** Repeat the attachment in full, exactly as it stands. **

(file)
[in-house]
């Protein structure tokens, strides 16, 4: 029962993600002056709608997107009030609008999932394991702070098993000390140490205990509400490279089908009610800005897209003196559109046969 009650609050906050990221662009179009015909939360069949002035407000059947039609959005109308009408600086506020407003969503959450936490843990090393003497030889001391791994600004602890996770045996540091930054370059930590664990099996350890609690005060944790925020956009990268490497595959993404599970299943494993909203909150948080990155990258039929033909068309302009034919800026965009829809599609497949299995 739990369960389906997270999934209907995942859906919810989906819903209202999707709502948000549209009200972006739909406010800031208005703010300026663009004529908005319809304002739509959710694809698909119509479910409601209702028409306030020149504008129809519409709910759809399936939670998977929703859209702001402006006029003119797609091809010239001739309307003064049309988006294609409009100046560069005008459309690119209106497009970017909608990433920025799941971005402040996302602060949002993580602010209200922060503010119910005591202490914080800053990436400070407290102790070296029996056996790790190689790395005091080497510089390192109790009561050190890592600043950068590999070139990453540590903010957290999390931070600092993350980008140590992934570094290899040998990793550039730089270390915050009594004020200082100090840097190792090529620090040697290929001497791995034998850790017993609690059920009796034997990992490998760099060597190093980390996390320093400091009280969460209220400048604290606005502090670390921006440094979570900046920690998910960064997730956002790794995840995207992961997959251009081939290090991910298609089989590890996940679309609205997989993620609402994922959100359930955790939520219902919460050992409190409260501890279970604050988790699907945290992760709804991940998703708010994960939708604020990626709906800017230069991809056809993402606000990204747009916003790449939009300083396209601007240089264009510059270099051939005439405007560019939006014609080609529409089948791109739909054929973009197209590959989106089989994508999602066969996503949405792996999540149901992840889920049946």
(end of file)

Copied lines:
[in-house]
């Protein structure tokens, strides 16, 4: 029962993600002056709608997107009030609008999932394991702070098993000390140490205990509400490279089908009610800005897209003196559109046969 009650609050906050990221662009179009015909939360069949002035407000059947039609959005109308009408600086506020407003969503959450936490843990090393003497030889001391791994600004602890996770045996540091930054370059930590664990099996350890609690005060944790925020956009990268490497595959993404599970299943494993909203909150948080990155990258039929033909068309302009034919800026965009829809599609497949299995 739990369960389906997270999934209907995942859906919810989906819903209202999707709502948000549209009200972006739909406010800031208005703010300026663009004529908005319809304002739509959710694809698909119509479910409601209702028409306030020149504008129809519409709910759809399936939670998977929703859209702001402006006029003119797609091809010239001739309307003064049309988006294609409009100046560069005008459309690119209106497009970017909608990433920025799941971005402040996302602060949002993580602010209200922060503010119910005591202490914080800053990436400070407290102790070296029996056996790790190689790395005091080497510089390192109790009561050190890592600043950068590999070139990453540590903010957290999390931070600092993350980008140590992934570094290899040998990793550039730089270390915050009594004020200082100090840097190792090529620090040697290929001497791995034998850790017993609690059920009796034997990992490998760099060597190093980390996390320093400091009280969460209220400048604290606005502090670390921006440094979570900046920690998910960064997730956002790794995840995207992961997959251009081939290090991910298609089989590890996940679309609205997989993620609402994922959100359930955790939520219902919460050992409190409260501890279970604050988790699907945290992760709804991940998703708010994960939708604020990626709906800017230069991809056809993402606000990204747009916003790449939009300083396209601007240089264009510059270099051939005439405007560019939006014609080609529409089948791109739909054929973009197209590959989106089989994508999602066969996503949405792996999540149901992840889920049946």